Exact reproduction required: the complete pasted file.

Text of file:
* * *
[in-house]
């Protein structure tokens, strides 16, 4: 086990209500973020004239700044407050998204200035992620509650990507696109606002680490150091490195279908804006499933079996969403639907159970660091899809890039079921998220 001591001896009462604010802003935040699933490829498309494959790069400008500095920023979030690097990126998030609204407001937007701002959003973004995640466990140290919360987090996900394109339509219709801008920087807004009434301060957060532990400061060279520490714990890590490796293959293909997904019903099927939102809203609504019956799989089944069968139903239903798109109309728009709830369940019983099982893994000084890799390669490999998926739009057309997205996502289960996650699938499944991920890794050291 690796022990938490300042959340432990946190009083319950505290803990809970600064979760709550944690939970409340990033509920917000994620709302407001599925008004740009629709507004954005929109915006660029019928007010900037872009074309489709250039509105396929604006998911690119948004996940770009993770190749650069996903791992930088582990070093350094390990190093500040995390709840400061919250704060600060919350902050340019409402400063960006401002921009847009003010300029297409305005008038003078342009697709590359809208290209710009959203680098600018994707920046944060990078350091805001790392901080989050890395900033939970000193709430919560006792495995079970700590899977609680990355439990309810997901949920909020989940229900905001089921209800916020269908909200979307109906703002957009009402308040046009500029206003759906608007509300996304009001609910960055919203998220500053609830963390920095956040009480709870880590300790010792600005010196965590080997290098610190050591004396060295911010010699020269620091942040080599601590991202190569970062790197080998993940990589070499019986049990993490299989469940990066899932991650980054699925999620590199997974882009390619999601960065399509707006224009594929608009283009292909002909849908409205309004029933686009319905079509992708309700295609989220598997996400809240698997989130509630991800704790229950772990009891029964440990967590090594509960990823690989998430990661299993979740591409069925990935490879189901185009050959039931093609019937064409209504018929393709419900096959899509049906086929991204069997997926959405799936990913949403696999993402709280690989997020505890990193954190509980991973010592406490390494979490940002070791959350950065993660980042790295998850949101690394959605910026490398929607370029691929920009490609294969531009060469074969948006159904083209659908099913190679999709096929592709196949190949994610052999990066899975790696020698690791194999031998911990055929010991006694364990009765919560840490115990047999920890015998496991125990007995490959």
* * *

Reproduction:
[in-house]
């Protein structure tokens, strides 16, 4: 086990209500973020004239700044407050998204200035992620509650990507696109606002680490150091490195279908804006499933079996969403639907159970660091899809890039079921998220 001591001896009462604010802003935040699933490829498309494959790069400008500095920023979030690097990126998030609204407001937007701002959003973004995640466990140290919360987090996900394109339509219709801008920087807004009434301060957060532990400061060279520490714990890590490796293959293909997904019903099927939102809203609504019956799989089944069968139903239903798109109309728009709830369940019983099982893994000084890799390669490999998926739009057309997205996502289960996650699938499944991920890794050291 690796022990938490300042959340432990946190009083319950505290803990809970600064979760709550944690939970409340990033509920917000994620709302407001599925008004740009629709507004954005929109915006660029019928007010900037872009074309489709250039509105396929604006998911690119948004996940770009993770190749650069996903791992930088582990070093350094390990190093500040995390709840400061919250704060600060919350902050340019409402400063960006401002921009847009003010300029297409305005008038003078342009697709590359809208290209710009959203680098600018994707920046944060990078350091805001790392901080989050890395900033939970000193709430919560006792495995079970700590899977609680990355439990309810997901949920909020989940229900905001089921209800916020269908909200979307109906703002957009009402308040046009500029206003759906608007509300996304009001609910960055919203998220500053609830963390920095956040009480709870880590300790010792600005010196965590080997290098610190050591004396060295911010010699020269620091942040080599601590991202190569970062790197080998993940990589070499019986049990993490299989469940990066899932991650980054699925999620590199997974882009390619999601960065399509707006224009594929608009283009292909002909849908409205309004029933686009319905079509992708309700295609989220598997996400809240698997989130509630991800704790229950772990009891029964440990967590090594509960990823690989998430990661299993979740591409069925990935490879189901185009050959039931093609019937064409209504018929393709419900096959899509049906086929991204069997997926959405799936990913949403696999993402709280690989997020505890990193954190509980991973010592406490390494979490940002070791959350950065993660980042790295998850949101690394959605910026490398929607370029691929920009490609294969531009060469074969948006159904083209659908099913190679999709096929592709196949190949994610052999990066899975790696020698690791194999031998911990055929010991006694364990009765919560840490115990047999920890015998496991125990007995490959």